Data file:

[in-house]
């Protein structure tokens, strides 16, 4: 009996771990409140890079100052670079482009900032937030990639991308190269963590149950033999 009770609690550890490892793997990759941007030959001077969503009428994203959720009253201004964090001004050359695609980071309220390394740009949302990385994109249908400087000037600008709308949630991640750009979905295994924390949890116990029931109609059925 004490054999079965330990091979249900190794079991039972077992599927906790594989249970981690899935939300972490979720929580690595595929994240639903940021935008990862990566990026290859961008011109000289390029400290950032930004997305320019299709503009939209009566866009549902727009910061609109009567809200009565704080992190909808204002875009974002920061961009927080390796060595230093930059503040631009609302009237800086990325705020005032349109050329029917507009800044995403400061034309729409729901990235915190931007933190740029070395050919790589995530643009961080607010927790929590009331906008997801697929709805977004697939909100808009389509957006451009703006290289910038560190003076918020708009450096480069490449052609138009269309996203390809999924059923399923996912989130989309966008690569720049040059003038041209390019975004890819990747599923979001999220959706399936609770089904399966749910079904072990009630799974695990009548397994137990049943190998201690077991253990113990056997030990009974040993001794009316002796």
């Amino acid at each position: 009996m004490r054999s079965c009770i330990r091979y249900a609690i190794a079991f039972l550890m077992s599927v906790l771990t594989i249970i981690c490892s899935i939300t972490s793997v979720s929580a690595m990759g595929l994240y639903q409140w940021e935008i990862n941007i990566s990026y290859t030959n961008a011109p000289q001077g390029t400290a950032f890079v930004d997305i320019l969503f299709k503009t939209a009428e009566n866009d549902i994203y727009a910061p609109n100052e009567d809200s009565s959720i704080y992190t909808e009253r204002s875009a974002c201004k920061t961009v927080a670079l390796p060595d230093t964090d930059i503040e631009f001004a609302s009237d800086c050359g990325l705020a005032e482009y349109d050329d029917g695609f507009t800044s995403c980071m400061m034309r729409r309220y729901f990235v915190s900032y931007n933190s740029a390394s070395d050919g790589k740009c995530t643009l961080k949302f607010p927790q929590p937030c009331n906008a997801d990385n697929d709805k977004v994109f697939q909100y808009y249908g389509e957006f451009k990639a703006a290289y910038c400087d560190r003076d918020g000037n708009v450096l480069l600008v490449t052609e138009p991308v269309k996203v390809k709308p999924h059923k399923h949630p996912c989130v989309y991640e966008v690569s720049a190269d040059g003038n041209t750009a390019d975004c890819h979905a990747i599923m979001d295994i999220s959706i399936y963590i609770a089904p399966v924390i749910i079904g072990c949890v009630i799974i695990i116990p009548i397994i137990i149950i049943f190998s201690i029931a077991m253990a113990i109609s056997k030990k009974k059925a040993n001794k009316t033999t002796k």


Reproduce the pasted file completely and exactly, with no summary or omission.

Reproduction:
[in-house]
């Protein structure tokens, strides 16, 4: 009996771990409140890079100052670079482009900032937030990639991308190269963590149950033999 009770609690550890490892793997990759941007030959001077969503009428994203959720009253201004964090001004050359695609980071309220390394740009949302990385994109249908400087000037600008709308949630991640750009979905295994924390949890116990029931109609059925 004490054999079965330990091979249900190794079991039972077992599927906790594989249970981690899935939300972490979720929580690595595929994240639903940021935008990862990566990026290859961008011109000289390029400290950032930004997305320019299709503009939209009566866009549902727009910061609109009567809200009565704080992190909808204002875009974002920061961009927080390796060595230093930059503040631009609302009237800086990325705020005032349109050329029917507009800044995403400061034309729409729901990235915190931007933190740029070395050919790589995530643009961080607010927790929590009331906008997801697929709805977004697939909100808009389509957006451009703006290289910038560190003076918020708009450096480069490449052609138009269309996203390809999924059923399923996912989130989309966008690569720049040059003038041209390019975004890819990747599923979001999220959706399936609770089904399966749910079904072990009630799974695990009548397994137990049943190998201690077991253990113990056997030990009974040993001794009316002796």
């Amino acid at each position: 009996m004490r054999s079965c009770i330990r091979y249900a609690i190794a079991f039972l550890m077992s599927v906790l771990t594989i249970i981690c490892s899935i939300t972490s793997v979720s929580a690595m990759g595929l994240y639903q409140w940021e935008i990862n941007i990566s990026y290859t030959n961008a011109p000289q001077g390029t400290a950032f890079v930004d997305i320019l969503f299709k503009t939209a009428e009566n866009d549902i994203y727009a910061p609109n100052e009567d809200s009565s959720i704080y992190t909808e009253r204002s875009a974002c201004k920061t961009v927080a670079l390796p060595d230093t964090d930059i503040e631009f001004a609302s009237d800086c050359g990325l705020a005032e482009y349109d050329d029917g695609f507009t800044s995403c980071m400061m034309r729409r309220y729901f990235v915190s900032y931007n933190s740029a390394s070395d050919g790589k740009c995530t643009l961080k949302f607010p927790q929590p937030c009331n906008a997801d990385n697929d709805k977004v994109f697939q909100y808009y249908g389509e957006f451009k990639a703006a290289y910038c400087d560190r003076d918020g000037n708009v450096l480069l600008v490449t052609e138009p991308v269309k996203v390809k709308p999924h059923k399923h949630p996912c989130v989309y991640e966008v690569s720049a190269d040059g003038n041209t750009a390019d975004c890819h979905a990747i599923m979001d295994i999220s959706i399936y963590i609770a089904p399966v924390i749910i079904g072990c949890v009630i799974i695990i116990p009548i397994i137990i149950i049943f190998s201690i029931a077991m253990a113990i109609s056997k030990k009974k059925a040993n001794k009316t033999t002796k």